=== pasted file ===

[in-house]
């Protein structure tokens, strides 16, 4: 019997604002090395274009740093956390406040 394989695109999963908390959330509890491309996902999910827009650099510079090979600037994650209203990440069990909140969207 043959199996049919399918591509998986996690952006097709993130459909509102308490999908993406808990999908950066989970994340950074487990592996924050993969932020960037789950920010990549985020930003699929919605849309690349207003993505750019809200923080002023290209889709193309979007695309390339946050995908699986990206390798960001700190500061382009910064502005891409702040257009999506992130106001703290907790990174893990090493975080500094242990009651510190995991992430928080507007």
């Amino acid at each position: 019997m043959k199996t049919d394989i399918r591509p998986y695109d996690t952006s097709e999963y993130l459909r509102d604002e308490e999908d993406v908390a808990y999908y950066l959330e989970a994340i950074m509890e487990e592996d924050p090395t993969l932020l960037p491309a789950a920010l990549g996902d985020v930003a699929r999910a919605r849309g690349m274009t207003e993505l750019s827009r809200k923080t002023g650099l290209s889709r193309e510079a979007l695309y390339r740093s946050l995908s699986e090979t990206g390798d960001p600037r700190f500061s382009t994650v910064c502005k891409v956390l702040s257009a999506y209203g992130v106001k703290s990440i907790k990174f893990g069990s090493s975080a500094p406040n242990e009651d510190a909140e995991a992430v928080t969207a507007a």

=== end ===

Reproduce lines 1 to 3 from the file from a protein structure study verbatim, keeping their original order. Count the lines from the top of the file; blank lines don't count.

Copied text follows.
[in-house]
């Protein structure tokens, strides 16, 4: 019997604002090395274009740093956390406040 394989695109999963908390959330509890491309996902999910827009650099510079090979600037994650209203990440069990909140969207 043959199996049919399918591509998986996690952006097709993130459909509102308490999908993406808990999908950066989970994340950074487990592996924050993969932020960037789950920010990549985020930003699929919605849309690349207003993505750019809200923080002023290209889709193309979007695309390339946050995908699986990206390798960001700190500061382009910064502005891409702040257009999506992130106001703290907790990174893990090493975080500094242990009651510190995991992430928080507007």
């Amino acid at each position: 019997m043959k199996t049919d394989i399918r591509p998986y695109d996690t952006s097709e999963y993130l459909r509102d604002e308490e999908d993406v908390a808990y999908y950066l959330e989970a994340i950074m509890e487990e592996d924050p090395t993969l932020l960037p491309a789950a920010l990549g996902d985020v930003a699929r999910a919605r849309g690349m274009t207003e993505l750019s827009r809200k923080t002023g650099l290209s889709r193309e510079a979007l695309y390339r740093s946050l995908s699986e090979t990206g390798d960001p600037r700190f500061s382009t994650v910064c502005k891409v956390l702040s257009a999506y209203g992130v106001k703290s990440i907790k990174f893990g069990s090493s975080a500094p406040n242990e009651d510190a909140e995991a992430v928080t969207a507007a």